Do you have a better option for aviation than converting biomethane into jet fuel? There are some other options but this is certainly one of the best.

November 7, 2014    View Comment    

On Energy Quote of the Day: 'Natural Gas is Often Described as a Bridge Fuel. How Long Should that Bridge Be?'

Natural gas with carbon capture is not a bridge but the destination.

November 6, 2014    View Comment    

On Are Declining Oil Prices Increasing the Risks to OPEC, U.S. Energy Security or Clean Fuels Supplies?

The Saudis et al are certainly in competition with US shale oil as well and would like to undercut it. For US policy makers low oil prices are a trade-off between US producers who lose and US consumers who benefit. 

October 23, 2014    View Comment    

On Are Declining Oil Prices Increasing the Risks to OPEC, U.S. Energy Security or Clean Fuels Supplies?

John, this is a very good analysis, if reduced oil prices are sustained it will have significant near term impacts on all alternative fuel efforts for transportation. There is a tight cost-benefit analysis that must be considered for any vehicle or fleet owner considering switching to natural gas or electric, so fleet owners may slow down conversions.

I would point out the overtly political nature of the Saudi's actions to maintain high production and market share in the face of falling prices. The Saudi's, Iraq, UAE, Kuwait are all US allies working together on this, and the action is clearly intended to hurt their adversaries in Russia and Iran who are more dependent on high oil prices to meet their budgets. It is no coincidence that this is happening during a period of open conflict and war.

For Americans, this results in lowered gasoline prices and a bump in the wallet for all drivers. I drive a lot and appreciate it myself. But as pointed out, this will slow down transition to a better fuel system. This should also remind us all of how insecure our fuel supplies are, which are dependent on international events that are completely outside our citizens control.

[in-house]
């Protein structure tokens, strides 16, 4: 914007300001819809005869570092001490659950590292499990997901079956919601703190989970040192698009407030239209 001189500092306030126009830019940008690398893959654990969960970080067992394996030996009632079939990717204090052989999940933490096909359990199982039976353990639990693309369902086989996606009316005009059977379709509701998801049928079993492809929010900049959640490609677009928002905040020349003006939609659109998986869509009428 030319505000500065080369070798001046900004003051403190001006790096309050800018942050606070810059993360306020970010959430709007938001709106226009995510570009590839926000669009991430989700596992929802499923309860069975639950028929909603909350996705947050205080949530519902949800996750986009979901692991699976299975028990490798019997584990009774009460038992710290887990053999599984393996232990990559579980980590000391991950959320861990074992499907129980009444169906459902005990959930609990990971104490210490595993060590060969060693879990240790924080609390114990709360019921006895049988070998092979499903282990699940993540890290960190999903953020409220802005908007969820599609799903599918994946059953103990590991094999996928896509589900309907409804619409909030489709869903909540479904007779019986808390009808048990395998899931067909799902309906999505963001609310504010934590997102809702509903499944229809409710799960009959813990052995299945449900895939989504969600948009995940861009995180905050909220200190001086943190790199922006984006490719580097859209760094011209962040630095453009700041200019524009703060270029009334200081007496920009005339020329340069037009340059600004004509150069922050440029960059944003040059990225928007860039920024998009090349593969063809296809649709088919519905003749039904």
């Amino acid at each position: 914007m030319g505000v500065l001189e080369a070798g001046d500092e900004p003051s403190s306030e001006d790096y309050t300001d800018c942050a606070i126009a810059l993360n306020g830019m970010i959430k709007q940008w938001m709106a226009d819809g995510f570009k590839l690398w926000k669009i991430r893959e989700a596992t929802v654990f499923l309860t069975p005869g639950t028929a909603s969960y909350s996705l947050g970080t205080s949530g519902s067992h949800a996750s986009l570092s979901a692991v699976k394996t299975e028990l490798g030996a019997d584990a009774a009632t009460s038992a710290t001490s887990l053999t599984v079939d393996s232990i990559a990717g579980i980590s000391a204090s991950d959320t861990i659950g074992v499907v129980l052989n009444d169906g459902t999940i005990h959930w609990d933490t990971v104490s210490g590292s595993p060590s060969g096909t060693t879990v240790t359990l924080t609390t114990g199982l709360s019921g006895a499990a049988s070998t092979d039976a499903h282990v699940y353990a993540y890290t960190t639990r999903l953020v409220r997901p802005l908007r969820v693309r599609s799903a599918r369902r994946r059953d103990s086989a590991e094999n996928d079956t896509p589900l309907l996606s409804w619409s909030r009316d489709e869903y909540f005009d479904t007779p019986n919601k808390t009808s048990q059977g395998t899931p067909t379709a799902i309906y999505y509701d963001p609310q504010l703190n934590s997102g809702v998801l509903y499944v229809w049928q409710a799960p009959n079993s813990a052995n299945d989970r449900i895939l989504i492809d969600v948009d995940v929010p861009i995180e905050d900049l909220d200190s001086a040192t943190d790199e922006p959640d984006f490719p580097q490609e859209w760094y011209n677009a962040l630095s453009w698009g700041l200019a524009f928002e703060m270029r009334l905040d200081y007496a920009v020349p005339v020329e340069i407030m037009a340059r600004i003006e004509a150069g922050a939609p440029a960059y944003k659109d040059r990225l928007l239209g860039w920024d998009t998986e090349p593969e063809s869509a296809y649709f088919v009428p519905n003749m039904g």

One of the best reasons to convert to electric and natural gas transport is that it is all domestically produced and not subject to the gyrations of international geopolitics.

October 23, 2014    View Comment    

On The Case for Electric Vehicles, Part 2: EV Costs

I would agree with Clayton below, the new Tesla Model D is taking on the McLaren F1 for 0-60 performance. 3.2 seconds can't be ignored and will get better. And battery swap is faster than filling a tank of liquids, so in a race scenario with battery swap allowed it would be an unfair advantage for the EV versus an ICE.

I don't see battery pack weights being a problem, in the Tesla the battery mounted on the underside of the frame lowers the center of gravity and improves the handling. Plus so many heavy components have been removed, engine, transmission, radiator, exhaust system, etc. So I think the weight issue is a wash.

The relevant calculation for comparing fuel costs is to compare vehicles of like size and weight and see what it costs to move them, I think that is basically what the eGallon does. Using fleet averages or assumptions about vehicle choice makes for apples and oranges.

For air pollution, I don't explicit numbers either, but not all vehicles have modern engines or are in good maintenance. I am a big proponent of natural gas for heavy duty vehicles since a big part of reducing pollution is to have cleaner fuels, synfuels are good in this regard as well. But even natural gas has some emissions, particularly when the engine is out of tune and it doesn't take a lot of data to see that zero emissions will result in big improvements in air quality.

October 17, 2014    View Comment